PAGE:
Jocelyn Buckett (later Keith), her brother Rob and sister Lindy pose for the camera at Pinedale in April 1948. Pinedale, situated east of Putaruru, was a thriving timber town in the 1940s.
What\'s you story?
Contributed by Jocelyn Keith
Pinedale no longer exists. All the houses made of untreated pine have literally, as my father used to say, grown into the ground. So the village where I lived from 1940 to 1948 no longer exists. The timber mill that was the heart of the village was in the hollow between two hills. My father was the mill manager, so we lived on one hill and everyone else lived in the village on the other hill. The mill office was on the left side across from the mill, and the railway line ran from Rotorua to Putaruru on the far side of the mill, past the smouldering sawdust heap and the skids.
When I began school in 1943 there was a debate in the family about whether I was going to Putaruru School or doing correspondence lessons at home with my mother and sister. The stumbling block was transport – the train or the bus. The train was close by, the bus at the far end of the village. Schoolchildren travelled in the guards’ van. The previous stop was at the pā so the guards’ van was full of Māori children. Māori was the language of the guards’ van, but was forbidden at school. For a nervous little five-year-old Pākehā child, without word of te reo, it was a bewildering experience, but the alternative was correspondence lessons and I was determined to go to real school. By the time my sister came with me a couple of years later we were deemed old enough to walk down our hill, past the office and up the winding path to the village to catch the school bus with all the other children. ‘Maori Battalion’ was the favourite song of the bus.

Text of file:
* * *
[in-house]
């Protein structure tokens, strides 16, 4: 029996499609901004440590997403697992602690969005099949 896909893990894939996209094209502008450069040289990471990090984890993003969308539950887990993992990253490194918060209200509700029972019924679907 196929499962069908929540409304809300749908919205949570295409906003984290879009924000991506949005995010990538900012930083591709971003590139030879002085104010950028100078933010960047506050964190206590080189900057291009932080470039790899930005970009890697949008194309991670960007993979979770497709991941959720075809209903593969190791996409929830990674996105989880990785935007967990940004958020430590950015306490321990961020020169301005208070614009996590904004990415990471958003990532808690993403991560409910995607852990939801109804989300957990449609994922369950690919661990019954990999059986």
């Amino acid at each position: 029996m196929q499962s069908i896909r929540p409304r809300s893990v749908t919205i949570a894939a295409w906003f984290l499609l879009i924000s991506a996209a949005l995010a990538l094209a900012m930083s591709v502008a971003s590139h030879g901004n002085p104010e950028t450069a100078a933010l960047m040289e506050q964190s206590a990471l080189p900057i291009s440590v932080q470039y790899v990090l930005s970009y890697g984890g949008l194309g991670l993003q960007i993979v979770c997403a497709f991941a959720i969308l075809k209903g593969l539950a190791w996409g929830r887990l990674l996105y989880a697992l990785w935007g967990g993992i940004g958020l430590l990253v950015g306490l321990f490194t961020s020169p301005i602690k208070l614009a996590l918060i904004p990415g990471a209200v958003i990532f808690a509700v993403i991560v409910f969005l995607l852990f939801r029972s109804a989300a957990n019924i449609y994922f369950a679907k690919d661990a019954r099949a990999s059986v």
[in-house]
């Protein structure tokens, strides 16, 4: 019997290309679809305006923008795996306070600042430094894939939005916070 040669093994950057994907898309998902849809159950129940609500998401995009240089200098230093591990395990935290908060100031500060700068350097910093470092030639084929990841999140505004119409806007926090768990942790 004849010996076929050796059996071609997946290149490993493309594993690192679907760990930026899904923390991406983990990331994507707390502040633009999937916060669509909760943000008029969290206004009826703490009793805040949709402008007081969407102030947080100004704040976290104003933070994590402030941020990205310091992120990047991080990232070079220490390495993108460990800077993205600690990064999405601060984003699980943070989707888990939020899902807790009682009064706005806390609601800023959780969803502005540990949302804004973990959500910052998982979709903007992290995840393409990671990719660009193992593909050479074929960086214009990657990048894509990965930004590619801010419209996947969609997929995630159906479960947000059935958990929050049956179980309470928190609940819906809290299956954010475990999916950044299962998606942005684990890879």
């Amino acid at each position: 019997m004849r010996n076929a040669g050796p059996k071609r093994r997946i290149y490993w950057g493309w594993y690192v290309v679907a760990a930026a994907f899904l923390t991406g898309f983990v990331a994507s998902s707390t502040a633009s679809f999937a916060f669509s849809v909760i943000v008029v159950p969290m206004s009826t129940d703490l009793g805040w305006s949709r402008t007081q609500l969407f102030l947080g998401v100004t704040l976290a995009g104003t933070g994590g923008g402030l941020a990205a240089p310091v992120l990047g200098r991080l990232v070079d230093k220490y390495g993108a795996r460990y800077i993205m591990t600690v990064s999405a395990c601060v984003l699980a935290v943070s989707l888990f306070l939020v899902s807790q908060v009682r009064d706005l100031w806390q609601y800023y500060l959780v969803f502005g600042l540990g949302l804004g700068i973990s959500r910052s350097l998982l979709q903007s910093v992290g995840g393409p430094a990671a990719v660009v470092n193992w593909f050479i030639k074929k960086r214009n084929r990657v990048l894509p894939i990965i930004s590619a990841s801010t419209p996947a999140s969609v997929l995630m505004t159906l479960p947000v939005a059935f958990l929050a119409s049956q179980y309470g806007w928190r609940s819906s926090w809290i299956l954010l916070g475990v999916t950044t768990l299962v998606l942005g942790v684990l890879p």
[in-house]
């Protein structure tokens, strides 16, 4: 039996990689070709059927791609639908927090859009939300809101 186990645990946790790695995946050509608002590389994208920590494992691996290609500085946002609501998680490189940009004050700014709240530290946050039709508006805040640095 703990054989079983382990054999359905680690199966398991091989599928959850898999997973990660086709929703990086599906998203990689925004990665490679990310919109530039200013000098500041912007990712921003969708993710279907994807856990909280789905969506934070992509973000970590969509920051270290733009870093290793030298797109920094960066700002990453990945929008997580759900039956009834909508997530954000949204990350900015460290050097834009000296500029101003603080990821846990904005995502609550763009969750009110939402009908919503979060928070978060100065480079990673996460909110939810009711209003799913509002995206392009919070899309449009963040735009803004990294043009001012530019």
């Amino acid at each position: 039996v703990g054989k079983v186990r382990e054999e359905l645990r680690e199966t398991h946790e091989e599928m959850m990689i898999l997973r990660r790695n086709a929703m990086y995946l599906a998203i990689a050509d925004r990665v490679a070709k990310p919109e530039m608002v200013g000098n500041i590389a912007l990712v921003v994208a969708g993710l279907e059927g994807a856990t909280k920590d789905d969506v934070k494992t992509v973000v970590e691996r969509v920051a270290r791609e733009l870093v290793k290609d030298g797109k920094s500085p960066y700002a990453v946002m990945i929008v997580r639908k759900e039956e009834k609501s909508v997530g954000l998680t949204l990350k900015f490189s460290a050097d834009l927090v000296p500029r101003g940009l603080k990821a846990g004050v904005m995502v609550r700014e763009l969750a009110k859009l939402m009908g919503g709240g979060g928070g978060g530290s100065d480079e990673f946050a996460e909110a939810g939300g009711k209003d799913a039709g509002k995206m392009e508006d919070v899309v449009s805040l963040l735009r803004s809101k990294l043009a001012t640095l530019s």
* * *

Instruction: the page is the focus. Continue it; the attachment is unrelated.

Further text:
Pinedale was a thriving community with lots of children and lots of social events. The village hall was the venue for dances and for Sunday school, which my sister and I attended every Sunday, oblivious of the arrangement that the various religions alternated, treasuring the decorated certificates for good attendance etc.
The movies were in Putaruru, so as far as we were concerned they might have been a million miles away. My mother did not drive, so groceries, meat and vegetables were ordered by telephone from Barr Browns, and we optimistically added ‘skipping rope’ to the end of the list each time but somehow it never arrived. Milk was dippered out into billies at the gate. Shoes etc. meant a trip to Rotorua – an annual event.
Special memories include the time we saw the aurora australis dancing across the night sky. Our father thought it was a bush fire and we drove home at breakneck speed. And then there were the real bush fires, when the men came in black and exhausted. We had had classes in a church hall for a year after the fire at Putaruru School in 1945. I remember the man who painted our house and who never left the property for the entire time (it turned out that he was a prison escapee on the run).
Another memory is racing into the new school for five minutes to say goodbye to my class in October 1948 when we left for Auckland. It was before the days of social promotion so some of my classmates were large boys of 13 or 14.
I never went back – it was on to Howick District High School and from there to St Cuthbert’s College for young ladies! And now Pinedale as it was is no more.
Te whakamahi i tēnei tūemi
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